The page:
It's hard not to feel a little sorry for The Creative Assembly.
Whilst virtually every developer in existence has committed serious time towards mobile spin-offs to their intellectual property on Android, iOS or Facebook, the chaps from Sussex have just about the worst possible product to migrate away from the PC.
The Total War series is so vast in scope, and so demanding in execution that current-gen consoles can't even deal with the thousands of units, sprawling maps and graphics, never mind mobile hardware. So it's little wonder that the iOS version of Total War Battles: Shogun is an extremely uncomplicated hex-based battle-brawling time-waster, and that the Steam version really isn't much different.
Campaign mode, doubling as a tutorial, gradually steps players through the placement of basic units and support buildings. There's no surprises in the rock/paper/scissors unit matchups, and the placement of unit manufacturing plants such as the lumber yard, blacksmith and barracks all adhere to fairly well-regulated – if rather cramped – rules. Naturally, the main goal is to advance a warring clan through an overarching plot involving deceased parents, betrayal and more Japanese-accented, moustachioed cameos than a Karaoke bar on a cruise ship, but it all manages to hold together well enough provide an impetus to continue.
Once the campaign has been mastered, players can move on to a skirmish mode whereby the lessons learned previously are used to good effect against the AI. Various objectives must be met in order to succeed, such as placing a certain type or quantity of support buildings, or merely massacring the enemy in a particular fashion. Three difficulty levels – normal, hard, or Shogun – keep the combat varied and, at times, extremely difficult. The developer has stated that this PC version will be harder than the iOS example, no doubt looking to capitalise on the wider aspect ratio and faster method of control.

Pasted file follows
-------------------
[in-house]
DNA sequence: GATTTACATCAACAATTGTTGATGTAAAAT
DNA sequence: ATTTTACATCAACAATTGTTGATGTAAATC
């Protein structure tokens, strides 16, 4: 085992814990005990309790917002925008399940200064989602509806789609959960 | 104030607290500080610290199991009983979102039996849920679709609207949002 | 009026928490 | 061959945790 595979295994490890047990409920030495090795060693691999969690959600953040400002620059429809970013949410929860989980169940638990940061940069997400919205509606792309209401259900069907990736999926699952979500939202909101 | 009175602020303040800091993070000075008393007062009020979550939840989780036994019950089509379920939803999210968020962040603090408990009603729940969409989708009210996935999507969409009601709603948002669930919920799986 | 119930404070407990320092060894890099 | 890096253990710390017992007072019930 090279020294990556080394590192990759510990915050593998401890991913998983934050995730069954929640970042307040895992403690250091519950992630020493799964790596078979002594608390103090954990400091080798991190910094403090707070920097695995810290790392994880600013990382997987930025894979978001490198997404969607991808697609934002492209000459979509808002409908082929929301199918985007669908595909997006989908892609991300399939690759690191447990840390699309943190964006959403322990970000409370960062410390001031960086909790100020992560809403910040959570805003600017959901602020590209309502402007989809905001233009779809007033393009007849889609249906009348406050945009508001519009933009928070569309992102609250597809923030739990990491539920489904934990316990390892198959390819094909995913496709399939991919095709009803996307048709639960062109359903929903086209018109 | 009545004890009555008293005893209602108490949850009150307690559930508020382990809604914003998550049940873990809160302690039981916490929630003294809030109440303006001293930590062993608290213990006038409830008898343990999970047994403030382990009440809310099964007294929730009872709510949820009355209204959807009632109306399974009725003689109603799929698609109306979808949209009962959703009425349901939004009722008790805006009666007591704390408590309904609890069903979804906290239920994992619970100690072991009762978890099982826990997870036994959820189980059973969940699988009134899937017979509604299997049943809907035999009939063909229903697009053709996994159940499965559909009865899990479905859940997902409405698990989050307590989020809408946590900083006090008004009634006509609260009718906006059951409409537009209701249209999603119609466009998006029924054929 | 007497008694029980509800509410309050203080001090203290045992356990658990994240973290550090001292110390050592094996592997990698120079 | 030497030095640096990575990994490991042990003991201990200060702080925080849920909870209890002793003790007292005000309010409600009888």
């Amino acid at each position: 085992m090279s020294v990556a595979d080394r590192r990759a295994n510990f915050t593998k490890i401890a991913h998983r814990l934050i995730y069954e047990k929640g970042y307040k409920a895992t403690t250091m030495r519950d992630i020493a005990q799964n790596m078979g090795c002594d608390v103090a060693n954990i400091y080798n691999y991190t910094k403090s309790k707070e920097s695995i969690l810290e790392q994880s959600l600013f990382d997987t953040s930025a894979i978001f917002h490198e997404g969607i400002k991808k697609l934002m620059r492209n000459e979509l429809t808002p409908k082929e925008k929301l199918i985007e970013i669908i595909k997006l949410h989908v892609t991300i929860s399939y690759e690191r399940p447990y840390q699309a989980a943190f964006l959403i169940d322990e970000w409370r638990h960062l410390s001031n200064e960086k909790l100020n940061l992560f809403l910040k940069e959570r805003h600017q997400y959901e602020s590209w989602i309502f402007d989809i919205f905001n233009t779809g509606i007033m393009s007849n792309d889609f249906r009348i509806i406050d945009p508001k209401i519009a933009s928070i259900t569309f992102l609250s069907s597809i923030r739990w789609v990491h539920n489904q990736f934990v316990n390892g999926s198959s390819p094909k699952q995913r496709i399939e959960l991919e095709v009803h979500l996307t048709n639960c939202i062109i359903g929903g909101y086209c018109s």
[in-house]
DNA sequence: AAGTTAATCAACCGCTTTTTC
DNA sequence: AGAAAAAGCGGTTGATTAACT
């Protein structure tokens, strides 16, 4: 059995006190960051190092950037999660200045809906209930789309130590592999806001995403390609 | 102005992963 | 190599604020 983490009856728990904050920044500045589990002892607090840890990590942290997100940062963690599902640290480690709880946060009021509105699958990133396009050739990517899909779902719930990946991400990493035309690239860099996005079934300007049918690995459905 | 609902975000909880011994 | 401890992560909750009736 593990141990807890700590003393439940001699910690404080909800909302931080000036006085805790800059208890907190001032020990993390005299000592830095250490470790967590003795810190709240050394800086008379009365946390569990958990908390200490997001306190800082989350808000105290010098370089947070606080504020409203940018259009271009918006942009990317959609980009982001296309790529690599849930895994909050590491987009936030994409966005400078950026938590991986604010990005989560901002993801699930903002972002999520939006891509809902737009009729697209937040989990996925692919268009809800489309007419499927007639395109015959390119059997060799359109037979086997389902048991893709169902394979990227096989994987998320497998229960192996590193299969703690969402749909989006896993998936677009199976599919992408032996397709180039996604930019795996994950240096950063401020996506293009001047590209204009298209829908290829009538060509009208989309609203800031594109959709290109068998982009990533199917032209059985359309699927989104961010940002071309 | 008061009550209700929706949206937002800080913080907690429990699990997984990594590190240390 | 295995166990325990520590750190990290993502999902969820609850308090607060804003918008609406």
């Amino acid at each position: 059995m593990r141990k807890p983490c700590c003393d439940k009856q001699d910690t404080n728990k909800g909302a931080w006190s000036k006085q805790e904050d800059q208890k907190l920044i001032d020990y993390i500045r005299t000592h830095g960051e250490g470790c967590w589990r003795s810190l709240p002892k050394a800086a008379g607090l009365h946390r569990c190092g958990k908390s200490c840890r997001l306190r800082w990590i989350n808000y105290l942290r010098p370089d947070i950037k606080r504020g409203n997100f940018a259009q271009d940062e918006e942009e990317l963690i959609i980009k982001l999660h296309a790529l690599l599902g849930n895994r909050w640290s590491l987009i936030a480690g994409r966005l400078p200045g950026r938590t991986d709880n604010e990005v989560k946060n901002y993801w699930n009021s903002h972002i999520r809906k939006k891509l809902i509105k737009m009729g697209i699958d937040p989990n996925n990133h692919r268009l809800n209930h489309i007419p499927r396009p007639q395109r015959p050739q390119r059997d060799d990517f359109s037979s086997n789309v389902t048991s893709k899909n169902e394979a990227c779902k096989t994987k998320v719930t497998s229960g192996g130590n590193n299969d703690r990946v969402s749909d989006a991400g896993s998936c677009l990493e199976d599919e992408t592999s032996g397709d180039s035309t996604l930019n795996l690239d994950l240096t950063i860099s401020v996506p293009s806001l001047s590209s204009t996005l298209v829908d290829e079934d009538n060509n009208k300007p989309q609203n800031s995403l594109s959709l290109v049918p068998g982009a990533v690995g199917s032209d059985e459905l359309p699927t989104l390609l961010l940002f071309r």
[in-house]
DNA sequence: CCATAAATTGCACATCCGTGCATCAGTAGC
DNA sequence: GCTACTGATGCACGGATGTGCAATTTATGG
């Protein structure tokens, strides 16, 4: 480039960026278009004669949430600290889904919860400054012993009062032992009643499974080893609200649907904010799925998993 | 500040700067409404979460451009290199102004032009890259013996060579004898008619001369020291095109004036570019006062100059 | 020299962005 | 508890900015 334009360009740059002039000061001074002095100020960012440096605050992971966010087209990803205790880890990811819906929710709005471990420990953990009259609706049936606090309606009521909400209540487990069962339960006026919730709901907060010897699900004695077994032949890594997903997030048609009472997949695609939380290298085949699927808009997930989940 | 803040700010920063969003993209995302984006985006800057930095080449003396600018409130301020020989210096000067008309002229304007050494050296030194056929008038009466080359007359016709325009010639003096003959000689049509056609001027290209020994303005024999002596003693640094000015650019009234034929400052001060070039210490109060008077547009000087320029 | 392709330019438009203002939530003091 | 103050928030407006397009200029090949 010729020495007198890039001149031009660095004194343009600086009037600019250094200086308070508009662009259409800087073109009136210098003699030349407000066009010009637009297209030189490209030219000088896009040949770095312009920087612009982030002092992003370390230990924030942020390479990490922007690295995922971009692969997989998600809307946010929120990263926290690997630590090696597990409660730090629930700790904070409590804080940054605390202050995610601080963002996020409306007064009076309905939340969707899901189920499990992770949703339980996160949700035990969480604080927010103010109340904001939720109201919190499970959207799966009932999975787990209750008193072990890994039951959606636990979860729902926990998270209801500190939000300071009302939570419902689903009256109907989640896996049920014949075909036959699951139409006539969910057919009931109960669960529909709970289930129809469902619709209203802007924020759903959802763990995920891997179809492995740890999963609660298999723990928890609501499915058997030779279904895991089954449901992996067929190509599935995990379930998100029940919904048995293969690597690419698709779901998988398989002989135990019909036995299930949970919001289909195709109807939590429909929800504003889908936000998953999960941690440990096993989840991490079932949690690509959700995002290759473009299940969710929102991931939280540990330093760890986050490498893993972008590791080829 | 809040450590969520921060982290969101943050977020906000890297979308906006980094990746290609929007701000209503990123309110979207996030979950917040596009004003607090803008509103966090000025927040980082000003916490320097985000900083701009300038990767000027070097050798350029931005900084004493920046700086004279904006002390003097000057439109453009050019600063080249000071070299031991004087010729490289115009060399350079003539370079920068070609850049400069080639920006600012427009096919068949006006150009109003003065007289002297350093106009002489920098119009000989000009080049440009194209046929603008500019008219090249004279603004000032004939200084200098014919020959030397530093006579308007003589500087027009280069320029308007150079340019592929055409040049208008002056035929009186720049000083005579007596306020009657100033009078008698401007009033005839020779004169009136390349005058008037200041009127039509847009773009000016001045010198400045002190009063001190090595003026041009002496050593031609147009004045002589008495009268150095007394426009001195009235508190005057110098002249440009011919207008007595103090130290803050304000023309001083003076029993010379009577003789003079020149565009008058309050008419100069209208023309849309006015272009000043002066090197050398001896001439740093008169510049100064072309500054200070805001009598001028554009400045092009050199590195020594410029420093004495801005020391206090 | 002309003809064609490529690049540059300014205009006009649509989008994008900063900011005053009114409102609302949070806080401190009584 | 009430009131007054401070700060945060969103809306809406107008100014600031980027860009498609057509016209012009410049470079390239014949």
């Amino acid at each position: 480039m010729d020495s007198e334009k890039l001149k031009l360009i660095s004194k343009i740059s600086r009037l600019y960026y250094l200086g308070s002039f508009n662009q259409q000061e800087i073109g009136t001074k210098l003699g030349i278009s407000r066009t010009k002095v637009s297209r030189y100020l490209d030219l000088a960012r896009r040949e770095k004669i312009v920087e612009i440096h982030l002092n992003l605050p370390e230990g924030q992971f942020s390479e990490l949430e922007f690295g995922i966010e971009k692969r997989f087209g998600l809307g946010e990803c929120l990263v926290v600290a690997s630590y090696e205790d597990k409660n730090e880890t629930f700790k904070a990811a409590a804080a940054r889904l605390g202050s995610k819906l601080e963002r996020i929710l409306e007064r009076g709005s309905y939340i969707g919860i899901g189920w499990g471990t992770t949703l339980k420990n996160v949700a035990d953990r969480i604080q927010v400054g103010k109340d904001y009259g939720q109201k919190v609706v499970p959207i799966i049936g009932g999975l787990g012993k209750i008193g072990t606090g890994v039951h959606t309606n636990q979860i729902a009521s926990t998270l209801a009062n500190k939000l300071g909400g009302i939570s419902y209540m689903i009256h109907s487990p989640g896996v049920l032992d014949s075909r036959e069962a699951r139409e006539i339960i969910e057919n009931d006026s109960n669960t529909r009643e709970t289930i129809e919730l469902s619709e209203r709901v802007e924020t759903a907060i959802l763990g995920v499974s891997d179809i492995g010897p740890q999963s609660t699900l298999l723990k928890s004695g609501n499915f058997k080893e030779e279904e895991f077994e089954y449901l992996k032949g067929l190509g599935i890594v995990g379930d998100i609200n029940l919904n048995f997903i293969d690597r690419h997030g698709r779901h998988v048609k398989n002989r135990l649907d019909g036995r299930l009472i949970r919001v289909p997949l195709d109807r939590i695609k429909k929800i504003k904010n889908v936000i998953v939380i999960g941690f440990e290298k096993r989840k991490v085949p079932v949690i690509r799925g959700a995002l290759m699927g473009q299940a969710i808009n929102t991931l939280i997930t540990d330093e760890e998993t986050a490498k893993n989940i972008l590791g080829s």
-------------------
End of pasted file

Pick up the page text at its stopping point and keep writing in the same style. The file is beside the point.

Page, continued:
The latter, unfortunately, is probably where the game suffers most. PC gamers are used to having console titles ported over to their native platform with barely a pause to carefully optimise the input for keyboard and mouse. That developers have been guilty of immense laziness in this area goes without saying. But in the case of Total War Battles: Shogun, PC gamers are faced with an ignominious twist on the formula – a mobile title ported to the PC, with the same scant regard to input. Instead of horrendous latency and "Press X to continue", it's a matter of putting up with a lack of hover-over tool tips, forcing players to hold down the left mouse button for a couple of seconds to get a description of the unit or building in question.
Touch screen users obviously have no ability to use such tool tips, but mouse-wielding gamers certainly do, and it's hard to imagine that these would have been particularly difficult to incorporate.
After a protracted start spent working around this issue however, both the campaign and skirmish modes open up into a welcome challenge, with a fairly steady resource-gathering, unit-producing metric ably keeping up with the introduction of new unit types and strategies. Thanks to the Japanese laws of Bushido (roughly translated: "excuse for hiring fewer developers"), units aren't permitted to reverse direction in any way, meaning that the unit limit can be reached quickly when units move too far forward to be useful.
The unit animations are hardly likely to set the world on fire, but that's not really the point.
In a nice touch, players also gain a Steam code to redeem in order to access the Sendai Clan for Total War: Shogun 2 - Fall Of The Samurai. For some, this will probably justify the US $7.99 price of admittance, which really dictates the overall value in this package, because US $7.99 isn't much of an outlay for a few hours of mindless battles, set against nicely themed artwork and ambient music.
Total War Battles: Shogun may have very little in common with its hugely respected relatives back in the Total War stable, but it represents a cheap foray into a new market for the team at The Creative Assembly, and there's nothing wrong with that at all.